treeiksolvervel_wdls.hpp
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```00001 /*
00002  * TreeIkSolverVel_wdls.hpp
00003  *
00004  *  Created on: Nov 28, 2008
00005  *      Author: rubensmits
00006  */
00007
00008 #ifndef TREEIKSOLVERVEL_WDLS_HPP_
00009 #define TREEIKSOLVERVEL_WDLS_HPP_
00010
00011 #include "treeiksolver.hpp"
00012 #include "treejnttojacsolver.hpp"
00013 #include <Eigen/Core>
00014
00015 namespace KDL {
00016
00017     using namespace Eigen;
00018
00019     class TreeIkSolverVel_wdls: public TreeIkSolverVel {
00020     public:
00021         TreeIkSolverVel_wdls(const Tree& tree, const std::vector<std::string>& endpoints);
00022         virtual ~TreeIkSolverVel_wdls();
00023
00024         virtual double CartToJnt(const JntArray& q_in, const Twists& v_in, JntArray& qdot_out);
00025
00026         /*
00027          * Set the joint space weighting matrix
00028          *
00029          * @param weight_js joint space weighting symetric matrix,
00030          * default : identity.  M_q : This matrix being used as a
00031          * weight for the norm of the joint space speed it HAS TO BE
00032          * symmetric and positive definite. We can actually deal with
00033          * matrices containing a symmetric and positive definite block
00034          * and 0s otherwise. Taking a diagonal matrix as an example, a
00035          * 0 on the diagonal means that the corresponding joints will
00036          * not contribute to the motion of the system. On the other
00037          * hand, the bigger the value, the most the corresponding
00038          * joint will contribute to the overall motion. The obtained
00039          * solution q_dot will actually minimize the weighted norm
00040          * sqrt(q_dot'*(M_q^-2)*q_dot). In the special case we deal
00041          * with, it does not make sense to invert M_q but what is
00042          * important is the physical meaning of all this : a joint
00043          * that has a zero weight in M_q will not contribute to the
00044          * motion of the system and this is equivalent to saying that
00045          * it gets an infinite weight in the norm computation.  For
00046          * more detailed explanation : vincent.padois@upmc.fr
00047          */
00048         void setWeightJS(const MatrixXd& Mq);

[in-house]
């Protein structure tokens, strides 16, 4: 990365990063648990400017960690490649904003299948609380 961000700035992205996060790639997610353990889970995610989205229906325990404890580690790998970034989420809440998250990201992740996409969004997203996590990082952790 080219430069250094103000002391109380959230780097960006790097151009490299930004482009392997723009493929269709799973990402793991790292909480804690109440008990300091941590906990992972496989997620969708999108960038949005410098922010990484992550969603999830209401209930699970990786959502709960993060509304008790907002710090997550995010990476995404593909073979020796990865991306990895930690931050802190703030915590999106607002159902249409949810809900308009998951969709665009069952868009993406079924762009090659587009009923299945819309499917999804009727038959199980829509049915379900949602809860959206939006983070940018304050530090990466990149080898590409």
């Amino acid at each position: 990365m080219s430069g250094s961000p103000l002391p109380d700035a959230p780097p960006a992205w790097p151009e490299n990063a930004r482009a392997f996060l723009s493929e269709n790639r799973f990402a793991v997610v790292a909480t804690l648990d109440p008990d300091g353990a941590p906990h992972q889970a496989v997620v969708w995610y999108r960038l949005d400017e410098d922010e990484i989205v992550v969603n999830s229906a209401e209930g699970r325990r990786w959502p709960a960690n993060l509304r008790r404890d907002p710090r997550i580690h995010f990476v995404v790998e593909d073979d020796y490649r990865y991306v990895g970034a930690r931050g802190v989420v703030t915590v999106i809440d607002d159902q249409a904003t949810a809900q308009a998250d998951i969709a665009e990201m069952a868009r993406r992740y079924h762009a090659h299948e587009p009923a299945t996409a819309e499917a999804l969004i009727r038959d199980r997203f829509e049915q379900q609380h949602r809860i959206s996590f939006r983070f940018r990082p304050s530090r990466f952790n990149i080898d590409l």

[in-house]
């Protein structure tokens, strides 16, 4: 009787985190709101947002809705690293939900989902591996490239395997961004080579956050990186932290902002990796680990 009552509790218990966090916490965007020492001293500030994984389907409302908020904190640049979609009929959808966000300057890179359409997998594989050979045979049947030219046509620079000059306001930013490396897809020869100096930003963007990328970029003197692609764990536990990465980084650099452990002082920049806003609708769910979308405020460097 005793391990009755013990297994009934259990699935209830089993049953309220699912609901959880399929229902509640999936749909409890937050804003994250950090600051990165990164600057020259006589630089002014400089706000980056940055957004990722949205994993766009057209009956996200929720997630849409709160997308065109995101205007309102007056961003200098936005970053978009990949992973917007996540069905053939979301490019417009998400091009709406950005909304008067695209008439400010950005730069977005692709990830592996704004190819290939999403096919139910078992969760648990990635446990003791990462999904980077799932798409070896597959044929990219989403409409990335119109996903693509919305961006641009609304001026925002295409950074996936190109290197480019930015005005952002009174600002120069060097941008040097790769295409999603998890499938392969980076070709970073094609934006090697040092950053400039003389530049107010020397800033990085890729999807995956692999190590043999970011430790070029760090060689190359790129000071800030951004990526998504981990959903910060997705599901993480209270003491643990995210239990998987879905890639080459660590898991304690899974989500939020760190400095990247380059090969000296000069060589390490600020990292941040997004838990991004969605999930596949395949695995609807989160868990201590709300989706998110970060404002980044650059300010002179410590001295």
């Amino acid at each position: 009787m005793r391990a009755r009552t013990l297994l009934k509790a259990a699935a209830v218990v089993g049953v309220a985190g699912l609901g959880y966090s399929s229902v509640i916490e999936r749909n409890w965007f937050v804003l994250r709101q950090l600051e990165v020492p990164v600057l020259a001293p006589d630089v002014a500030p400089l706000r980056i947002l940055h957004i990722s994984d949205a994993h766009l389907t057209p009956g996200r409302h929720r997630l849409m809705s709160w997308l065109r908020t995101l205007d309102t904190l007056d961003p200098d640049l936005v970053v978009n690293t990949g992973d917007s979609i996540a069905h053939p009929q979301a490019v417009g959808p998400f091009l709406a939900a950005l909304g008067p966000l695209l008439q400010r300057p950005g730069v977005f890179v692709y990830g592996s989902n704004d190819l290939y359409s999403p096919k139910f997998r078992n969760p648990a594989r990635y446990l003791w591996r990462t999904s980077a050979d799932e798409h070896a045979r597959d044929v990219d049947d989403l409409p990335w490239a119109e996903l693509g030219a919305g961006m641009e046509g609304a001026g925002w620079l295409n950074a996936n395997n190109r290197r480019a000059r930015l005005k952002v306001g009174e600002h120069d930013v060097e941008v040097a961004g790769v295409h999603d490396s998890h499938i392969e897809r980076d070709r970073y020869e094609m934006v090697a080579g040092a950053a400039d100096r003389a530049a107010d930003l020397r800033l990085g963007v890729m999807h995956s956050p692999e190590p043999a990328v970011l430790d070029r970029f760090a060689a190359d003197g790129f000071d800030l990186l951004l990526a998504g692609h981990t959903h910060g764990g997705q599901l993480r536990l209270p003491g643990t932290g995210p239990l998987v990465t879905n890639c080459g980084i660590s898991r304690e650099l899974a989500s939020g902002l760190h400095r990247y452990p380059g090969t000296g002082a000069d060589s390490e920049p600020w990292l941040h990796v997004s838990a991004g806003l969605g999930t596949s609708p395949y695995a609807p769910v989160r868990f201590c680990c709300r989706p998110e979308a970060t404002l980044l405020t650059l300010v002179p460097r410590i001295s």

00049         const MatrixXd& getWeightJS() const {return Wq;}
00050
00051         /*
00052          * Set the task space weighting matrix
00053          *
00054          * @param weight_ts task space weighting symetric matrix,
00055          * default: identity M_x : This matrix being used as a weight
00056          * for the norm of the error (in terms of task space speed) it
00057          * HAS TO BE symmetric and positive definite. We can actually
00058          * deal with matrices containing a symmetric and positive
00059          * definite block and 0s otherwise. Taking a diagonal matrix
00060          * as an example, a 0 on the diagonal means that the
00061          * corresponding task coordinate will not be taken into
00062          * account (ie the corresponding error can be really big). If
00063          * the rank of the jacobian is equal to the number of task
00064          * space coordinates which do not have a 0 weight in M_x, the
00065          * weighting will actually not impact the results (ie there is
00066          * an exact solution to the velocity inverse kinematics
00067          * problem). In cases without an exact solution, the bigger
00068          * the value, the most the corresponding task coordinate will
00069          * be taken into account (ie the more the corresponding error
00070          * will be reduced). The obtained solution will minimize the
00071          * weighted norm sqrt(|x_dot-Jq_dot|'*(M_x^2)*|x_dot-Jq_dot|).
00072          * For more detailed explanation : vincent.padois@upmc.fr
00073          */
00074         void setWeightTS(const MatrixXd& Mx);
00075         const MatrixXd& getWeightTS() const {return Wy;}
00076
00077         void setLambda(const double& lambda);
00078         double getLambda () const {return lambda;}
00079
00080     private:
00081         Tree tree;
00082         TreeJntToJacSolver jnttojacsolver;
00083         Jacobians jacobians;
00084
00085         MatrixXd J, Wy, Wq, J_Wq, Wy_J_Wq, U, V, Wy_U, Wq_V;
00086         VectorXd t, Wy_t, qdot, tmp, S;
00087         double lambda;
00088     };
00089
00090 }
00091
00092 #endif /* TREEIKSOLVERVEL_WDLS_HPP_ */
```

orocos_kdl
Author(s): Ruben Smits, Erwin Aertbelien, Orocos Developers
autogenerated on Sat Dec 28 2013 17:17:25